7 reasons to eat an apple a day


Image: 7 reasons to eat an apple a day

(Natural News) As the famous saying goes, an apple a day keeps the doctor away. But have you ever wondered how it does this?

According to studies, there are many ways through which apples can improve a person’s quality of life and all of these are possible due to the fruit’s high nutrient content.

Apples contain significant amounts of vitamins C, A, E, B, and K, as well as fiber, copper, manganese, and potassium. Additionally, they are rich in phytonutrients such as polyphenols that can be attributed for the majority of the health benefits of apples. Some examples of these health benefits include the following:

  • Reducing cholesterol levels — A study from Florida State University showed that older women who regularly consumed apples exhibited a 23 percent reduction in bad cholesterol and a 4 percent increase in good cholesterol. This effect can be attributed to the ability of soluble fiber in apples to bind fats in the intestine.
  • Improving heart health — Researchers from the University of Oxford found that apples are just as effective as statins (drugs that lower cholesterol levels) in preventing vascular death in people over the age of 50. This is possible with the help of phenolic compounds in apple skin that prevent cholesterol from accumulating on the walls of blood vessels.
  • Reducing the risk of stroke — Stroke is another health concern associated with high amounts of cholesterol in the body. One study involving more than 9,000 participants revealed that people who ate the most apples in a span of 28 years exhibited the lowest risk of suffering a stroke.
  • Preventing cancer — Many studies have looked at the relationship between cancer risk and apple consumption. The majority of them have arrived at the conclusion that eating apples help prevent cancer. This is because they contain flavonols and triterpenoids that prevent the growth and proliferation of cancer cells. (Related: Food nutrients in apples and grapes found to halt the systemic inflammation that causes cancer.)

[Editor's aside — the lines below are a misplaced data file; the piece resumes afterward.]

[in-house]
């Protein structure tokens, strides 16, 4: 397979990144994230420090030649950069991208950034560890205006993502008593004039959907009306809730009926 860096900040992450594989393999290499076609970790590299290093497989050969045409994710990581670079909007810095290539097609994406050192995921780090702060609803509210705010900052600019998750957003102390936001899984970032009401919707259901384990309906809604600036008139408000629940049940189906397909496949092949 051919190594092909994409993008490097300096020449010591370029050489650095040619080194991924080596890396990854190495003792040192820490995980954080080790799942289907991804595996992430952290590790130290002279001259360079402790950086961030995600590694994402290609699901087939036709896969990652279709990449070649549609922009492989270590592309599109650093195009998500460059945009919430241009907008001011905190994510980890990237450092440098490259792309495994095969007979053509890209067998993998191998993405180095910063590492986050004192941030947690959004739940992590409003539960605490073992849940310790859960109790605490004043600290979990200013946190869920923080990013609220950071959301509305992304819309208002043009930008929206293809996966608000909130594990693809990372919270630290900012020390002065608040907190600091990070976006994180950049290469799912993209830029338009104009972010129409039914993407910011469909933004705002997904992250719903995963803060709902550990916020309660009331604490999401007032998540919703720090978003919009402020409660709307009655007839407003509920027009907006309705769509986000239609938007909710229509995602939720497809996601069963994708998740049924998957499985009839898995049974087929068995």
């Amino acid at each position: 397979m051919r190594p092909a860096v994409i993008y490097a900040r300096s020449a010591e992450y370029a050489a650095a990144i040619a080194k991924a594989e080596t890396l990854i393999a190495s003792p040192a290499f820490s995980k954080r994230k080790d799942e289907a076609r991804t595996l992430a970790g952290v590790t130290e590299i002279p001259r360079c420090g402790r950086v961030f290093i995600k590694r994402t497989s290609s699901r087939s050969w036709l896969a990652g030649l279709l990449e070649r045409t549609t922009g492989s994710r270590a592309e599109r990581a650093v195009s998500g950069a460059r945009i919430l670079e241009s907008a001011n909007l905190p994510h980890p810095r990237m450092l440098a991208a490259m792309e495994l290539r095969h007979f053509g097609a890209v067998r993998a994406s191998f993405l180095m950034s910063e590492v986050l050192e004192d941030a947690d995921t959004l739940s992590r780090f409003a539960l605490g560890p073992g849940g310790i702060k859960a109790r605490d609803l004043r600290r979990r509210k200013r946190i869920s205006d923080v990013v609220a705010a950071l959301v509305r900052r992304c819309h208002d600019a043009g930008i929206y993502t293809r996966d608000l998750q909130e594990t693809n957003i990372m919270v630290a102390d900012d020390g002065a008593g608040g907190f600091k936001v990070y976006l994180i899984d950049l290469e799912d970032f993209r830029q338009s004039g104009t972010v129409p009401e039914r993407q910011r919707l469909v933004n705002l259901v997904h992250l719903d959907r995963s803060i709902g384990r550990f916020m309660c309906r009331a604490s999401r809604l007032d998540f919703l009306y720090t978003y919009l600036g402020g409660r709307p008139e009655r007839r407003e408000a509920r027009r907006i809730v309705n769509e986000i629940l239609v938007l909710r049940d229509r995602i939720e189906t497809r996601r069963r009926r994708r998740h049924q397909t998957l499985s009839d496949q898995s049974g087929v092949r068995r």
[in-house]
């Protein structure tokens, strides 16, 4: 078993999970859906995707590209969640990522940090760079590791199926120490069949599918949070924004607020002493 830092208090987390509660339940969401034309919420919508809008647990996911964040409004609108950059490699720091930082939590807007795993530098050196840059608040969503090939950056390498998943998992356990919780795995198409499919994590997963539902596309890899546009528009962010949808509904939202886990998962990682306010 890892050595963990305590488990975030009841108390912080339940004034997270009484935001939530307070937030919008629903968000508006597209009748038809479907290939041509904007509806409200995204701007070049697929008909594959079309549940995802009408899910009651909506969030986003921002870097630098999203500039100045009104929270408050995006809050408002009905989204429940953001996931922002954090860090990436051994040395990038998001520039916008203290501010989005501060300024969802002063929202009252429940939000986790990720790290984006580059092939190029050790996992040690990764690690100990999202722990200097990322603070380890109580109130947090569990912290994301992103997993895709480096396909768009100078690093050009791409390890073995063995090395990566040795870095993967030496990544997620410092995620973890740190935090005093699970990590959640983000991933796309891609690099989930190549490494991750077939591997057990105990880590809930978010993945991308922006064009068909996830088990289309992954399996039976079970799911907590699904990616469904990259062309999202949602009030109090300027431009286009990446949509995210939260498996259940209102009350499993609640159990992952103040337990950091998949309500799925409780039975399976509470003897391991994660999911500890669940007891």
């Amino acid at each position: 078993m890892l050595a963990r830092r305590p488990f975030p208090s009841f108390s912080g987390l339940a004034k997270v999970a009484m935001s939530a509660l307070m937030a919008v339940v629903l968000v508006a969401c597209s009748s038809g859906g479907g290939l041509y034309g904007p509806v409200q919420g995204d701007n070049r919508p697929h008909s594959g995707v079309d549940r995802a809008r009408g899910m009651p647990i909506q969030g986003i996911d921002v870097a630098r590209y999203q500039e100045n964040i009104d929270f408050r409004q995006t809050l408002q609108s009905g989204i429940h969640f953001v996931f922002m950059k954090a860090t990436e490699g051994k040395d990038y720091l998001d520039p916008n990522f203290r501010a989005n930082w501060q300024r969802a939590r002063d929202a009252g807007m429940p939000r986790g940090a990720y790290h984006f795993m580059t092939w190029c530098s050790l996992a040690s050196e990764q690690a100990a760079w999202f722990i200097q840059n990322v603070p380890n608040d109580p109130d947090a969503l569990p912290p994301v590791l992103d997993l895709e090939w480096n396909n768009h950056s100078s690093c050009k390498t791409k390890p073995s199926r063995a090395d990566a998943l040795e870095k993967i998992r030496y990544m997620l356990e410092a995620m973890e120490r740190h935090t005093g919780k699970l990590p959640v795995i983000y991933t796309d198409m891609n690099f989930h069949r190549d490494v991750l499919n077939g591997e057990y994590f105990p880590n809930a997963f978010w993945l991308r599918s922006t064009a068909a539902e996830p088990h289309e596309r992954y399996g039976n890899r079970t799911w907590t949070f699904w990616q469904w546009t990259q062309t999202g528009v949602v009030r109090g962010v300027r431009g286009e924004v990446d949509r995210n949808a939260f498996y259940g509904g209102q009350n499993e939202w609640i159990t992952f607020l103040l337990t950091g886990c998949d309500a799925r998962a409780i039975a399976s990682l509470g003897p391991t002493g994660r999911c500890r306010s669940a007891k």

• Protecting against dementia — Quercetin is a potent antioxidant abundantly found in apples. In a study published in the journal Experimental Biology and Medicine, this compound was shown to protect brain cells from oxidative damage and inflammation. This consequently improves neurological health and reduces the risk of dementia. Moreover, other studies have shown that drinking apple juice prevents Alzheimer’s by enhancing the production of acetylcholine, a neurotransmitter that’s important for memory.
  • Lowering diabetes risk — Previous studies have associated apples with a reduced risk of Type 2 diabetes, which they attributed to the fruit’s polyphenol content. These phytochemicals have potent antioxidant properties that protect beta cells in the pancreas from tissue damage that can interfere with their ability to produce insulin.
  • Improving gut bacteria — A study in the journal Food Chemistry revealed that among the different types of apples, Granny Smiths are the best for maintaining gut bacteria. This health benefit of apples can be attributed to fibers such as pectin that can act as prebiotics and encourage the growth of good bacteria.

Different ways to enjoy apples

There are many different ways to enjoy apples so that you won’t get tired of their taste. Instead of just eating a whole apple, why not try out the following:

  • Make apple butter — Spread apple butter over cornbread for a delicious and nutritious snack.
  • Dip apple wedges in honey or almond butter — Feeling tired? Make a snack out of some apple wedges and honey or almond butter for an instant energy boost.
  • Toss some apple slices into your salad — A few apple slices in your salad can add some crunch and sweetness to leafy salads.
  • Bake an apple pie — Making this American classic will take a bit more of your time, but getting to enjoy a healthy and delicious apple pie that’s fresh from the oven is well worth the effort.

Read more news articles on the health benefits of apples by visiting Superfoods.news.

Sources include:

NaturalHealth365.com

BestHealthMag.ca

Healthline.com

WiseBread.com


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